 Strengths:  A shadow map is fast  Linear for the number of objects  Weaknesses:  A shadow map only works for a single light, but you can combine multiple maps for multiple lights  Objects can shadow themselves (a bias needs to be used)  Too high of a bias can make shadows look wrong

 Another issue with shadow maps is that the Z-buffer map may oversample some areas and undersample others  Similar to a texture that is stretched so that some is pixelated and some is far  We can change the view direction and projection so that the Z-buffer map from the lighting better matches the sampling the eye sees  More complex methods make multiple shadow maps along the view

 The shadow map technique does not, by itself, make soft shadows  Soft shadows can be achieved by sampling the four closest points in the shadow map and interpolating them together  Percentage-closer filtering tries to approximate area lighting with point lights by seeing how much of the nearby surface can see the point light

 Ambient lighting is completely even and directionless  As a consequence, objects in ambient lighting without shadows look very flat  Ambient occlusion is an attempt to add shadowing to ambient lighting

 Without taking occlusion into account, the ambient irradiance is constant:  But for points that are blocked in some way, the radiance will be less  We use the factor k A (p) to represent the fraction of the total irradiance available at point p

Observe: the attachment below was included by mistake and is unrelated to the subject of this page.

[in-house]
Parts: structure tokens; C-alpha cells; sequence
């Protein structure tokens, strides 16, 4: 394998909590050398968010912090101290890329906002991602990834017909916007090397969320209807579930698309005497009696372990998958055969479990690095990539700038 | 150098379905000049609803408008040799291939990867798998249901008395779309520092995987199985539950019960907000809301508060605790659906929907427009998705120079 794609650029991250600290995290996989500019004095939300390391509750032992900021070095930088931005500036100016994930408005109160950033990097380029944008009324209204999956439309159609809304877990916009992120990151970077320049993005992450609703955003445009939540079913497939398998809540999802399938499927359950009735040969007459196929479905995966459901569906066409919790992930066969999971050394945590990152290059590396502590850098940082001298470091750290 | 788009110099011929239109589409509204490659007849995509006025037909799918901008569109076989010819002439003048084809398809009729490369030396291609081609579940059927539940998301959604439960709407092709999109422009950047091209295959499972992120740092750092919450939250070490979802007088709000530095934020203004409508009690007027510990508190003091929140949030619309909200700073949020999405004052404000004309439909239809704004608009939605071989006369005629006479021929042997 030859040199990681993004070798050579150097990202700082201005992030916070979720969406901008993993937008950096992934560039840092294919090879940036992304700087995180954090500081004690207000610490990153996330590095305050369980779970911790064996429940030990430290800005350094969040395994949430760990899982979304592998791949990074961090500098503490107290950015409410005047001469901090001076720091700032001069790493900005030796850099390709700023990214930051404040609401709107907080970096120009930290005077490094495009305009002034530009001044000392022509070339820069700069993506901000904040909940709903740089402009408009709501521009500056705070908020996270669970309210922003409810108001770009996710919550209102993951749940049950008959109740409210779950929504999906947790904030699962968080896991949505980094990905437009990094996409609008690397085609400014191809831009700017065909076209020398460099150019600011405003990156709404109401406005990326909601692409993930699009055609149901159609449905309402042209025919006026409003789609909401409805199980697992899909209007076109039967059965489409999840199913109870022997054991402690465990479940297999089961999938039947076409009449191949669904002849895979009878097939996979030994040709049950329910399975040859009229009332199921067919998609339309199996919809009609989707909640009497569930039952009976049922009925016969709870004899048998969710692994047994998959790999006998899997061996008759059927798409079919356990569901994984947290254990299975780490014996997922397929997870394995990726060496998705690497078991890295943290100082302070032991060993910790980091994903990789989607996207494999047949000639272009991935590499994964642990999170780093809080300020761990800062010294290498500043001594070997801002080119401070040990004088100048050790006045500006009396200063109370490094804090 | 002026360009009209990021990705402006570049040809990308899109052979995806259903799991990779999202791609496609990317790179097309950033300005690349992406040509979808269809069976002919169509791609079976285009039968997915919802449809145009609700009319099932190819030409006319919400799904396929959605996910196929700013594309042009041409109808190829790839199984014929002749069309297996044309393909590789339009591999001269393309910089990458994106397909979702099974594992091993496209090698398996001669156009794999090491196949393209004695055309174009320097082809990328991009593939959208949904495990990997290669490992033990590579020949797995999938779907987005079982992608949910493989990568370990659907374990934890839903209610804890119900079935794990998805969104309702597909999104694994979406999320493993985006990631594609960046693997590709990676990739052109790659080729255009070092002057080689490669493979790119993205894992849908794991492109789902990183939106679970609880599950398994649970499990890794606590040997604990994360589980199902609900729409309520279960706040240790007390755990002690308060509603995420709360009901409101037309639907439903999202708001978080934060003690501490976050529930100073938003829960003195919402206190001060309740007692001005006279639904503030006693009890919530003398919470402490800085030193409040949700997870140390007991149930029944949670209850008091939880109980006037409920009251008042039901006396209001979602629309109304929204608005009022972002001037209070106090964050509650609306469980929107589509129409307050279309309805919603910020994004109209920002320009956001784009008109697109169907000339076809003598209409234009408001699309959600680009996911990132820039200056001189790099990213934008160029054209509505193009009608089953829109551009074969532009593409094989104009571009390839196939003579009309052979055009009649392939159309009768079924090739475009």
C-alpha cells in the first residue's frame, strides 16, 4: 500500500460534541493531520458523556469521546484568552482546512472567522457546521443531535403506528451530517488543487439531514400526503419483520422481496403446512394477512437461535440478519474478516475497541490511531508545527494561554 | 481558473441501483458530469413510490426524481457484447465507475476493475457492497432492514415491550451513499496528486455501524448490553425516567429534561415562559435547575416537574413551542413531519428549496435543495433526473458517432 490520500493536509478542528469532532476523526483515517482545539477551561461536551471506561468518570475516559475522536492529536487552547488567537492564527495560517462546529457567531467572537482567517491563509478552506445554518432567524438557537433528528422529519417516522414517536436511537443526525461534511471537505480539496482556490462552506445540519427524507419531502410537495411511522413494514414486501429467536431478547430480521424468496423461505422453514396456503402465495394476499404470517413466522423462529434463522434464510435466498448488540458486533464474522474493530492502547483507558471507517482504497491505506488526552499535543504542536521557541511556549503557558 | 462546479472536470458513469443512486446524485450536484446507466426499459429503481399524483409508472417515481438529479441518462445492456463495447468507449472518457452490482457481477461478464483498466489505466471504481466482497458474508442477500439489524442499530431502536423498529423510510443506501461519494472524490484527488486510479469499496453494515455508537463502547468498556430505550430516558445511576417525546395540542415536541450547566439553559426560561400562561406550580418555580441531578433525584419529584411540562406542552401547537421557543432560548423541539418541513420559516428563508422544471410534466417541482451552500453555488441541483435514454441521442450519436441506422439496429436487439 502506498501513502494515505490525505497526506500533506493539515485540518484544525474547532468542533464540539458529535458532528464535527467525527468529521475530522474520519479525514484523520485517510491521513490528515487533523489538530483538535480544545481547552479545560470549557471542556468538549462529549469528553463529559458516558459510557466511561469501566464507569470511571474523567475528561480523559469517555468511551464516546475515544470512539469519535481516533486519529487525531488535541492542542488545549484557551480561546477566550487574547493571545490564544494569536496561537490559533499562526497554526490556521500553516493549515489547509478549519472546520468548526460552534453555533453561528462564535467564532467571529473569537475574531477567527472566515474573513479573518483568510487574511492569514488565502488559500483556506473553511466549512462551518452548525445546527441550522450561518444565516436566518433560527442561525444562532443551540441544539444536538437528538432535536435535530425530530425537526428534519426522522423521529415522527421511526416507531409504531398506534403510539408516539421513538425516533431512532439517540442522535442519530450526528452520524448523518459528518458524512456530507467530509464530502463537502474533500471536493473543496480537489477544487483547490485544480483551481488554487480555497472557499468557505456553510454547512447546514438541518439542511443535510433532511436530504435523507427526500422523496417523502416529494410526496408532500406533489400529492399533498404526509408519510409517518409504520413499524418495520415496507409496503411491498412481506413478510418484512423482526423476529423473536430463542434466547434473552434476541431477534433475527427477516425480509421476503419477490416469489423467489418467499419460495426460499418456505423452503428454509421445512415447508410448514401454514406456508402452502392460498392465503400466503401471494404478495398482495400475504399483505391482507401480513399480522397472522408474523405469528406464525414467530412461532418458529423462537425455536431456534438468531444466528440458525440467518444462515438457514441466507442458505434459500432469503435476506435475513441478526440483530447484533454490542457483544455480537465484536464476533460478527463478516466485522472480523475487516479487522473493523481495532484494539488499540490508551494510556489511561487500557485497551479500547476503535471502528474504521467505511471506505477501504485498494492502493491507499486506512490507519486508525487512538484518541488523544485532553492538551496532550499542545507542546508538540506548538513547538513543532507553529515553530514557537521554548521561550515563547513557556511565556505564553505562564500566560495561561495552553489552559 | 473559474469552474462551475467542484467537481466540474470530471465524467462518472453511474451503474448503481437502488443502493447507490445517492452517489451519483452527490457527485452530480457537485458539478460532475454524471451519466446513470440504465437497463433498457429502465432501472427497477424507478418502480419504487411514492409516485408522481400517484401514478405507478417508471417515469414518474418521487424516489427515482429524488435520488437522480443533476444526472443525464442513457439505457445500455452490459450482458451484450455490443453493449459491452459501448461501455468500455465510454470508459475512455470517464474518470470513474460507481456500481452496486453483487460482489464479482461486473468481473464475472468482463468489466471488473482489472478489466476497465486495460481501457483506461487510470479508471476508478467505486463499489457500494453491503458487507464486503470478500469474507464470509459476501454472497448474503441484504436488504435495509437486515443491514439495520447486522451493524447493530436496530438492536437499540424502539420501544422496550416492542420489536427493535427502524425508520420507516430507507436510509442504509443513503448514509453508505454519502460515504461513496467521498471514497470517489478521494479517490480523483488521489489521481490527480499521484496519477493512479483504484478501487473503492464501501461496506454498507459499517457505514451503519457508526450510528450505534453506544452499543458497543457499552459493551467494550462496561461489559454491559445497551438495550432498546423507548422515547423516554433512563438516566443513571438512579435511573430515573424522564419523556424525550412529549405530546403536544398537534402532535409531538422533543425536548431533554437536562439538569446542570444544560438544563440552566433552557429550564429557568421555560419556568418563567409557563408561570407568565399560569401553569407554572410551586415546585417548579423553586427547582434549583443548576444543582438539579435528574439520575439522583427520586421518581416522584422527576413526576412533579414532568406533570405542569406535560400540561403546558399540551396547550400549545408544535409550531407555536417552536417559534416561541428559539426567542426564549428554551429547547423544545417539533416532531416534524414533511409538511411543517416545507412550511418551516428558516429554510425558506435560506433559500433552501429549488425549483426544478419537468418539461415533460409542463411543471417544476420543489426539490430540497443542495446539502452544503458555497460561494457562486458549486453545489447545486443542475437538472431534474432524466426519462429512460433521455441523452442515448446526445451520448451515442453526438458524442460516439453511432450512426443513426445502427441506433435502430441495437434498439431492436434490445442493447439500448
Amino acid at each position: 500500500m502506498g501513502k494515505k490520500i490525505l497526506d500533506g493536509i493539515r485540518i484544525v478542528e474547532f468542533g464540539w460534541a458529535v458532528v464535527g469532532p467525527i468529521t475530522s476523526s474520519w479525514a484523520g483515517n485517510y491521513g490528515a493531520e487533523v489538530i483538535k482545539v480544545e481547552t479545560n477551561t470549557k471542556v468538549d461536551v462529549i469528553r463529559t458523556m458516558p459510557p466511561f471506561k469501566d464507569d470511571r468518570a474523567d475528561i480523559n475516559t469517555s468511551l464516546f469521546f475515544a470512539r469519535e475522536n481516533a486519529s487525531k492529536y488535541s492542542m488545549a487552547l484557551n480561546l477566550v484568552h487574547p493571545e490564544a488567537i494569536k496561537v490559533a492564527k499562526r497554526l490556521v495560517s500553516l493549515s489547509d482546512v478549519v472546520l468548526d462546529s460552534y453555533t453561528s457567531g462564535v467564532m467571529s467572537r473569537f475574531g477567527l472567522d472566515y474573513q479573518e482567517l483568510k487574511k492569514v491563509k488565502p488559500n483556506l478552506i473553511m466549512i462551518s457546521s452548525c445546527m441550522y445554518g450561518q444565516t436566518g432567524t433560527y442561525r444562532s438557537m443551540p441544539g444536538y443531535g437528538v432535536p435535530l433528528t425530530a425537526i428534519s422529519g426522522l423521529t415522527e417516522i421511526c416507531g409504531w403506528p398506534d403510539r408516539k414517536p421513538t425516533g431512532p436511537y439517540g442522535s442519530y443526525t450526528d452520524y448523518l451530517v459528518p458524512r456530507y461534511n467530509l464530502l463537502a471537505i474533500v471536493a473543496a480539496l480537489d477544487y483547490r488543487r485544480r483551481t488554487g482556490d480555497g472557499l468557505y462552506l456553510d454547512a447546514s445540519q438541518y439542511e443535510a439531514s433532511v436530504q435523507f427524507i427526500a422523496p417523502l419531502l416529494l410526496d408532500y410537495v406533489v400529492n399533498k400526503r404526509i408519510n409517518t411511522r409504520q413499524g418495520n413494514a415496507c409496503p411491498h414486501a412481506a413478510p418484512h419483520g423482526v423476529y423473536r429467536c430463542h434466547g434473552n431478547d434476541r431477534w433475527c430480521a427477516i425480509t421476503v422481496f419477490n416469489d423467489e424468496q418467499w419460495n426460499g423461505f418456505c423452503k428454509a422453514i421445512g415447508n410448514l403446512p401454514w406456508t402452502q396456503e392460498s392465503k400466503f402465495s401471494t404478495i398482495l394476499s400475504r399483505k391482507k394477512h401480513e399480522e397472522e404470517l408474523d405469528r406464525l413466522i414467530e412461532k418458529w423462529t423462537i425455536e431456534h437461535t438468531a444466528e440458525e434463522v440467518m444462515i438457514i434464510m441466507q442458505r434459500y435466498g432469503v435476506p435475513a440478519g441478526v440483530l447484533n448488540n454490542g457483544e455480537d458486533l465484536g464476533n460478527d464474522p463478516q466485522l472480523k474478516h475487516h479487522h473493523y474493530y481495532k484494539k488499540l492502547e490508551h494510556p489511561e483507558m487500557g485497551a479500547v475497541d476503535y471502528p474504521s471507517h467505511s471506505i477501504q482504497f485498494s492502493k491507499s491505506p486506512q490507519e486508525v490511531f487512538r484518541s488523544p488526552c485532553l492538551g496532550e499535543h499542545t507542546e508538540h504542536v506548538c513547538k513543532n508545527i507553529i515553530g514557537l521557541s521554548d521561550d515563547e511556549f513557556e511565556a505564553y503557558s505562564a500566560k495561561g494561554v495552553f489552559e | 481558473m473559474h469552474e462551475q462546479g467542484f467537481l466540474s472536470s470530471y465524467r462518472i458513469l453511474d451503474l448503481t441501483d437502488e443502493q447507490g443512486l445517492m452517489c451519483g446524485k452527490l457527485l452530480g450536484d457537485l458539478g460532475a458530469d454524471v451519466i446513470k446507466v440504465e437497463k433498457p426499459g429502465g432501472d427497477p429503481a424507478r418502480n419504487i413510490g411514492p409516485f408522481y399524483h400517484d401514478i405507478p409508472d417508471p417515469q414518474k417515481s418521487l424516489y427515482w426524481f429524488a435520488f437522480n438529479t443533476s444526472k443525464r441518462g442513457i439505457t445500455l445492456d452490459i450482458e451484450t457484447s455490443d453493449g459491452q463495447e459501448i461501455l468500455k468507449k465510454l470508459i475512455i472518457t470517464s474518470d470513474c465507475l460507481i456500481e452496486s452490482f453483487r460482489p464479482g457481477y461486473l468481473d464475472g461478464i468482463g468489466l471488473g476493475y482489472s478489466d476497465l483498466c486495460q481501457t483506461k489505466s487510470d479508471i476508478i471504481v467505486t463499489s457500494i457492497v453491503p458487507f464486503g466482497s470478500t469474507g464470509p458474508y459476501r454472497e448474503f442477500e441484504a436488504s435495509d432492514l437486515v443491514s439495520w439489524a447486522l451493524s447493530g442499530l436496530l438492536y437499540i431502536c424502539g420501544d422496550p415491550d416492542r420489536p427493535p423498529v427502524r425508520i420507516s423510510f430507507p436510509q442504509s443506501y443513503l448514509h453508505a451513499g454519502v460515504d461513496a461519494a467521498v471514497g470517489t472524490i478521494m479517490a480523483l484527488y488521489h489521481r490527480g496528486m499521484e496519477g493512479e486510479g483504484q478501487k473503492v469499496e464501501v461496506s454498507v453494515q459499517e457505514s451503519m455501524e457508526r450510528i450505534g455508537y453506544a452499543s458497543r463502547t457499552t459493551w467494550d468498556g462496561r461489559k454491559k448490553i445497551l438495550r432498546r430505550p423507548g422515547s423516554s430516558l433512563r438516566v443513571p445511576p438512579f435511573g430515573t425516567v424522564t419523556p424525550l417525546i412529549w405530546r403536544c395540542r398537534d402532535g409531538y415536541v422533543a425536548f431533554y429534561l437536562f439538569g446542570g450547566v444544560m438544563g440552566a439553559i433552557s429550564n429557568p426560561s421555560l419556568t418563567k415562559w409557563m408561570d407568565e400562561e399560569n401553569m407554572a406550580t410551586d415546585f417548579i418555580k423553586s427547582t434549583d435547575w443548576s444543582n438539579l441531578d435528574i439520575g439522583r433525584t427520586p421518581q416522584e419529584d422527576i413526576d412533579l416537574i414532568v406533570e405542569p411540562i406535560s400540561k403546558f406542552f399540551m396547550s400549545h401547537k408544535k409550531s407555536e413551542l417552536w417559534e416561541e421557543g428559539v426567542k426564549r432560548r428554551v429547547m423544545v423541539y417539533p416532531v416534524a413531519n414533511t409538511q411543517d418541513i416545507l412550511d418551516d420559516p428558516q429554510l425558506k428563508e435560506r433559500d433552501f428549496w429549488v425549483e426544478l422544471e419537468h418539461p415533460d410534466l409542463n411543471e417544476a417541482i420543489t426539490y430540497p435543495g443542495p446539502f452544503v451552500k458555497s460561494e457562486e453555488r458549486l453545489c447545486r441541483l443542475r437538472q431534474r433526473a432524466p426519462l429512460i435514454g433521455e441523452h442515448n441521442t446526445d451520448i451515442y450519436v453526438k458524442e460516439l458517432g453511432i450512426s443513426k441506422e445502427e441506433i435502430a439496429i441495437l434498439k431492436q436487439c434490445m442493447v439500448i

 The ideas used for ambient occlusion can be applied to other lighting  We could use an irradiance map to give diffuse lighting that is both directed and diffuse  As the figure shows, we can weight the surface normals based on visibility to produce a bent normal  We then use the bent normal for doing lookups in the irradiance map

 The trick, of course, is how to compute k A  The visibility function approach checks to see if a ray cast from a direction intersects any other object before reaching a point  We average over all (or many) directions to get the final value  Doesn't work (without modifications) for a closed room  Obscurance is similar, except that it is based on the distance of the intersection of the ray cast, not just whether or not it does

 Generally, ambient occlusion makes the shadows darker than they should be  In a real global illumination situation, objects interreflect, redirecting light onto surfaces that are otherwise blocked  One way to simulate this is by changing the k A term:

 In static scenes, k A and bent normal n bent can be precomputed  For dynamic scenes, it must be done on the fly  There are object space methods that involve casting rays from every vertex to every other vertex to determine intersections  Optimizations can be done that divide the screen up into hierarchies

 Screen space ambient occlusion methods have become popular in recent video games such as Crysis and StarCraft 2  Scene complexity isn't an issue  In Crysis, sample points around each point are tested against the Z-buffer  More points that are behind the visible Z –buffer give a more occluded point  A very inexpensive technique is to use an unsharp mask (a filter that emphasizes edges) on the Z-buffer, and use the result to darken the image

 Reflection  Transmittance  Refraction  Caustics  Subsurface scattering

 Keep working on Project 3  Due by midnight next Thursday  Keep reading Chapter 9